Welcome to T3's official Lego Super Mario review. Over the past week or so I've been testing out a number of Lego Super Mario sets with my 10-year-old daughter, and what follows is my considered take.
Lego Super Mario is the latest cross-over from the Danish brick masters and features Nintendo's portly Italian plumber and his colourful, mushroom-filled world. The basic idea is that now people can create their very own, physical, Lego Super Mario levels, and then have plenty of fun by running through them.
Each run sees Lego Mario having to traverse various obstacles, beat a selection of baddies, as well as reach an end flag in under the time limit. I'll go into more detail later, but I think the best way to show how Lego Super Mario works is to show a video of my daughter running through a level she built.
Lego Super Mario review: How it works video
Lego Super Mario review: Price, release date and sets
Lego Super Mario sets launch on August 1st, 2020. The core set that everyone needs to buy is the Adventures with Mario Starter Course, which retails for £49.99 / $59.99. This can be pre-ordered right now at the official Lego Store. This Starter Pack contains Lego Mario himself, as well as a medium-sized amount of level Lego in which to build a course (see above image).
You can pre-order the Lego Super Mario Starter Pack in the UK here (opens in new tab).
And you can pre-order the Lego Super Mario Starter Pack in the US here (opens in new tab).
There are also 10 Lego Super Mario expansion sets, 4 power-up packs, and a selection of character packs, also, which can be viewed in full below with their price points:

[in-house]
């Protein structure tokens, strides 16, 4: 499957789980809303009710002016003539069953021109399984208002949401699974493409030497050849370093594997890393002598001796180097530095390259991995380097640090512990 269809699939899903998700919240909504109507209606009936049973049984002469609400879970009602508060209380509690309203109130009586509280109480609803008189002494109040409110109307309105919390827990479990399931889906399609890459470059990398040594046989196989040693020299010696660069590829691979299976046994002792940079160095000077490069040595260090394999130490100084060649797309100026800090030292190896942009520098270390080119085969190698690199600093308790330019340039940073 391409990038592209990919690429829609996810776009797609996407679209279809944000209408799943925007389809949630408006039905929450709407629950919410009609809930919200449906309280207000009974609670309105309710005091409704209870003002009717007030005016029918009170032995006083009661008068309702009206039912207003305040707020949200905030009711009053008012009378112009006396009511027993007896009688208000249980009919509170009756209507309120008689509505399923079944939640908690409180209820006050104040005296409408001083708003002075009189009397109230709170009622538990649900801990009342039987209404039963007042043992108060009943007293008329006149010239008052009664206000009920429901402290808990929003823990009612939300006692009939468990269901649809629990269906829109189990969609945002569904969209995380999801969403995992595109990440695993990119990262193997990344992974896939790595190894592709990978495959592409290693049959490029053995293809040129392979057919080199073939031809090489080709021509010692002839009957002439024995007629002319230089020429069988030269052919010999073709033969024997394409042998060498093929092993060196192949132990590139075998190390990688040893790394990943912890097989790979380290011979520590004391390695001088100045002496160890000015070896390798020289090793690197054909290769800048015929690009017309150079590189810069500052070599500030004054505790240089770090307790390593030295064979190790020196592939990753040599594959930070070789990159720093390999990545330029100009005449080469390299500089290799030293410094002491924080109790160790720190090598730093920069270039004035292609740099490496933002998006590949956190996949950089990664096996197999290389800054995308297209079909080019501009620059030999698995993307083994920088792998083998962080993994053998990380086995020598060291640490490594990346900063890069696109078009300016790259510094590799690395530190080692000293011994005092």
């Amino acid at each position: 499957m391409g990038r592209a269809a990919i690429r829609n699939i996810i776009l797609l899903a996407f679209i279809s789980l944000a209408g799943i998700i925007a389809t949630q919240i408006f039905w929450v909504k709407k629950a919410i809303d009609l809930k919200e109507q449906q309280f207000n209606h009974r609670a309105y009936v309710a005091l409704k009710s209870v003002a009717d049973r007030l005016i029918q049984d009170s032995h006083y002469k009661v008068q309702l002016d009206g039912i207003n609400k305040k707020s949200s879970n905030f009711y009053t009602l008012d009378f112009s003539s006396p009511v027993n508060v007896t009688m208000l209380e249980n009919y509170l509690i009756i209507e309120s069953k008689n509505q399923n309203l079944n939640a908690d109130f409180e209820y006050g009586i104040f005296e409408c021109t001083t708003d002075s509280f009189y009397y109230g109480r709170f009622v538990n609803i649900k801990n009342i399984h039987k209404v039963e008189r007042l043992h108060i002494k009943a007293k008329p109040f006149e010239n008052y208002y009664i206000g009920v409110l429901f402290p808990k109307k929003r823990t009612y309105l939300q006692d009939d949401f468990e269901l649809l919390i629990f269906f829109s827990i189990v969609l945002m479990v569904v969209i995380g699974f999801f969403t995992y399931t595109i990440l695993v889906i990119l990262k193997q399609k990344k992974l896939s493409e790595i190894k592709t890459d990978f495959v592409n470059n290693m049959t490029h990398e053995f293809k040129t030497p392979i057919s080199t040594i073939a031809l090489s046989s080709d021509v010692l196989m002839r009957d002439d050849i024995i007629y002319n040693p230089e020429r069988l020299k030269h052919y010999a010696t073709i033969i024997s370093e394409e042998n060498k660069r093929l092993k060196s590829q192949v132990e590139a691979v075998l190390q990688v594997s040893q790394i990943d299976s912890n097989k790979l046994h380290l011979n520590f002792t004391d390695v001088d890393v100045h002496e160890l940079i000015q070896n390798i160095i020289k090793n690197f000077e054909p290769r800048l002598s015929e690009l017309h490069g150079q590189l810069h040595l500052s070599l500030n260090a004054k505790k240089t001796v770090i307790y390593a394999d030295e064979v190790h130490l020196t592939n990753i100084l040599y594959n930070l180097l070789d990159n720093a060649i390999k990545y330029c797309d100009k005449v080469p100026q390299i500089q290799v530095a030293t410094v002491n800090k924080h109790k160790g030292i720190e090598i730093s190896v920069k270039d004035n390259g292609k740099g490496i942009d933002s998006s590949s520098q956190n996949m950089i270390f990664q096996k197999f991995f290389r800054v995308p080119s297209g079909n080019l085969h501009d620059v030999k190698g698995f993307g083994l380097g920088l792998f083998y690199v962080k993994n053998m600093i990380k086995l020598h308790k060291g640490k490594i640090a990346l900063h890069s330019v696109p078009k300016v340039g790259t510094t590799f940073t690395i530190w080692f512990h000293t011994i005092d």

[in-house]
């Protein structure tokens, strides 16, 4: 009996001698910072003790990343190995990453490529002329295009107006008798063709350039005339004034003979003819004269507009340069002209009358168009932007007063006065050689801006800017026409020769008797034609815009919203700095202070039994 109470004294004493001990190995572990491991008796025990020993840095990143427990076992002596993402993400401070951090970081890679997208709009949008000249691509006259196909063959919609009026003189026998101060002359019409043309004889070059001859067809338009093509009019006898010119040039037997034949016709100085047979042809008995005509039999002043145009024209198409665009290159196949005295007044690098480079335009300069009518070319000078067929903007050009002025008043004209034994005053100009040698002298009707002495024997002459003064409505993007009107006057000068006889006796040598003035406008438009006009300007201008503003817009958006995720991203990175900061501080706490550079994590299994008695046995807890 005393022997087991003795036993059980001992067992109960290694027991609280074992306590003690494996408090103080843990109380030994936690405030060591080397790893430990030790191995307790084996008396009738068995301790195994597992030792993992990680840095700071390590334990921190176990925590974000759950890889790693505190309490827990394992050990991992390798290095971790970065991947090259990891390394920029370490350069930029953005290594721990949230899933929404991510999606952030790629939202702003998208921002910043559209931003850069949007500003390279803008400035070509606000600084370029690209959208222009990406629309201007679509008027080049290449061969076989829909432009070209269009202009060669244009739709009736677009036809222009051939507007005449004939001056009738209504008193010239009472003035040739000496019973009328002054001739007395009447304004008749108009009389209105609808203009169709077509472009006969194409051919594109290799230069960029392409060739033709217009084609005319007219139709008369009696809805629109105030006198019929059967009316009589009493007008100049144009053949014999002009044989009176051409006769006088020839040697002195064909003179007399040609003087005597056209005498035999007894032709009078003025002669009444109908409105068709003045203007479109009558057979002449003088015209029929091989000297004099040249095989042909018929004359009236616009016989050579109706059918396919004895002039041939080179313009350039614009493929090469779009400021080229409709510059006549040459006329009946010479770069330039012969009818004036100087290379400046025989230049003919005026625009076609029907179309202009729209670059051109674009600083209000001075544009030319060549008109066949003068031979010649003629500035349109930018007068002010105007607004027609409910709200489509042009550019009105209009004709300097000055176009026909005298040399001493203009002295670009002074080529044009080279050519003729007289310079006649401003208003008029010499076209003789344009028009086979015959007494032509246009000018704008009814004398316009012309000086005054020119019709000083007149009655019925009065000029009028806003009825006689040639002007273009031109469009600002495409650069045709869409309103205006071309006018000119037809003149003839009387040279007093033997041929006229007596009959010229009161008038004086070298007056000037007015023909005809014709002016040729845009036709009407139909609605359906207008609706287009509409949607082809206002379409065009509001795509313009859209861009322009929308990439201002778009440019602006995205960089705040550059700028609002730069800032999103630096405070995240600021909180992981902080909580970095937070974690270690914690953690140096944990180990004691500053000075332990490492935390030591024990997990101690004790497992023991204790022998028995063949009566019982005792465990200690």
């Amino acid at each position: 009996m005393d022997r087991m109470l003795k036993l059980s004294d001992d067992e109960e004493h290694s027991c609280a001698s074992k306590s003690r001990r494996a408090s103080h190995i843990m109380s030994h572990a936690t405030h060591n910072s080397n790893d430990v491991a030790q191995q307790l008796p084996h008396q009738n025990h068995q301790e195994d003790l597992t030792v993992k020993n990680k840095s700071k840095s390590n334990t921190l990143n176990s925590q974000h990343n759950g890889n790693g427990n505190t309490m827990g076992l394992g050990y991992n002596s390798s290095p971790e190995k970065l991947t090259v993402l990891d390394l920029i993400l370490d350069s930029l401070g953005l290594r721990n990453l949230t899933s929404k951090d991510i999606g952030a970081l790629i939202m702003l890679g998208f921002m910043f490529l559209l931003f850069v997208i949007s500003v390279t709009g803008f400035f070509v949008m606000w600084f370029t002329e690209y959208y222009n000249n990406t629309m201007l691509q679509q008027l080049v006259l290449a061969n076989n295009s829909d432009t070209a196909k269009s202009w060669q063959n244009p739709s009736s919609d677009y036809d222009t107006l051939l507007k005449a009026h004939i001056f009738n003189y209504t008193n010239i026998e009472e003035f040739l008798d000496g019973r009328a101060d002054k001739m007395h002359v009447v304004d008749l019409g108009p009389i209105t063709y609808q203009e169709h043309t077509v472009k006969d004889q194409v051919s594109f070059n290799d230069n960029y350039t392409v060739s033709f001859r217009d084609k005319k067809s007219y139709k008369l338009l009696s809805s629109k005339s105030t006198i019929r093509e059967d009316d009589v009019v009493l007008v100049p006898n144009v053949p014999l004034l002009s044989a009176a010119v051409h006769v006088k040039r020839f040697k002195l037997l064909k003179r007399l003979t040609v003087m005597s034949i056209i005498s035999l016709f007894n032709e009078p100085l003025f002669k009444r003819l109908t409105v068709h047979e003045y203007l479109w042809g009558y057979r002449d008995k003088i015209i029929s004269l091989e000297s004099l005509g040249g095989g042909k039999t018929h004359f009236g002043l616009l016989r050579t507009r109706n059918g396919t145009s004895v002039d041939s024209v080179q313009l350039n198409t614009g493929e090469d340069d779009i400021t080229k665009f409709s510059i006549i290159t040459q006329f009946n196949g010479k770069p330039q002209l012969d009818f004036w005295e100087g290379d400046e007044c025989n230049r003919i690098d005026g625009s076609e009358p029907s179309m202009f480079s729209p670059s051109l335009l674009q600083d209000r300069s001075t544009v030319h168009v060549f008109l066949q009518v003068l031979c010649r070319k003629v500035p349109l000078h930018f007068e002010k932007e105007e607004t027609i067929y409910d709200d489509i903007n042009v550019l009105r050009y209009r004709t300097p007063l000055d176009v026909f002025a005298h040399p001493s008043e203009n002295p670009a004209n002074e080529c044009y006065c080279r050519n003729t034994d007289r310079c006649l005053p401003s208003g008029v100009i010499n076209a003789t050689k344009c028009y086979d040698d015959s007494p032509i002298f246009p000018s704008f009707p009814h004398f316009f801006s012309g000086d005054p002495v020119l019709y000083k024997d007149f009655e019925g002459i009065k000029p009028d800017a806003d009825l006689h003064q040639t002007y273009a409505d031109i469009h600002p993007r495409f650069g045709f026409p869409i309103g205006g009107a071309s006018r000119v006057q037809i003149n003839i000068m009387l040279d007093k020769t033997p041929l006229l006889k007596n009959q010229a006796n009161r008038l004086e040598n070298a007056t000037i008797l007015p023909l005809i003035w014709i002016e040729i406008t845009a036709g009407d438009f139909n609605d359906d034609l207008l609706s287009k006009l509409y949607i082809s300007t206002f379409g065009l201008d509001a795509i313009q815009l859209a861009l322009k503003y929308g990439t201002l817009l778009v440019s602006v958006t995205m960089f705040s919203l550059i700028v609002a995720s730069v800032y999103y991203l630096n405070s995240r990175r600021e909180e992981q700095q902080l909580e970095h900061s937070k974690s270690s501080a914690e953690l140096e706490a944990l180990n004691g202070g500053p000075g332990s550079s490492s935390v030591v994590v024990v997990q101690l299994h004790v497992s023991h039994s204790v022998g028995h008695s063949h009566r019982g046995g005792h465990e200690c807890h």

71362 – LEGO® Super Mario™ Guarded Fortress Expansion Set (49,99 USD/EUR, £44.99)
71363 – LEGO® Super Mario™ Desert Pokey Expansion Set (19,99 USD/EUR, £17.99)
71364 – LEGO® Super Mario™ Whomp’s Lava Trouble Expansion Set (19,99 USD/EUR, £17.99)
71365 – LEGO® Super Mario™ Piranha Plant Power Slide Expansion Set (29,99 USD/EUR, £24.99)
71366 – LEGO® Super Mario™ Boomer Bill Barrage Expansion Set (29,99 USD/EUR, £24.99)
71367 – LEGO® Super Mario™ Mario’s House & Yoshi Expansion Set (29,99 USD EUR, £24.99)
71368 – LEGO® Super Mario™ Toad’s Treasure Hunt Expansion Set (69,99 USD/EUR, £74.99)
71369 – LEGO® Super Mario™ Bowser’s Castle Boss Battle Expansion Set (99,99 USD/EUR, £89.99)
71376 - LEGO® Super Mario™ Thwomp Drop Expansion Set (39,99 USD/EUR, £34.99 - available only with select retailers)
71377 - LEGO® Super Mario™ King Boo and the Haunted Yard Expansion Set (49,99 USD/EUR, £44.99 - available only with select retailers)
o 71370 - LEGO® Super Mario™ Fire Mario Power-Up Pack (9,99 USD/EUR, £8.99)
o 71371 - LEGO® Super Mario™ Propeller Mario Power-Up Pack (9,99 USD/EUR, £8.99)
o 71372 - LEGO® Super Mario™ Cat Mario Power-Up Pack (9,99 USD/EUR, £8.99)
o 71373 - LEGO® Super Mario™ Builder Mario Power-Up Pack (9,99 USD/EUR, £8.99)
o 71361 – LEGO® Super Mario™ Character Packs (4,99 USD/3,99 EUR, £3.49)
These packs also launch on August 1st, 2020, but cannot be pre-ordered at this point. Also, note how certain sets can only be purchased at specific retailers.
Lego Super Mario review: Concept and app
So, the concept with Lego Super Mario is that you can create your own Super Mario levels out of Lego, with many of the famous obstacles and enemies from the games available to overcome, including Bowzer himself.
To help you build each set, though, Lego has abandoned physical build guide booklets in favour of digital instructions, which are accessed through the Lego Super Mario companion app. As you might have immediately guessed, this requires the Lego builder to have access to a smartphone or tablet.
The app is a fundamental part of the Lego Super Mario experience, as as well providing the build instructions for each set, it also records what happens in each level run. This is achieved by a Bluetooth connection to Lego Mario himself, who has built-in smarts to read the environment around him and which enemies, coins or power-ups he is collecting (more on that later).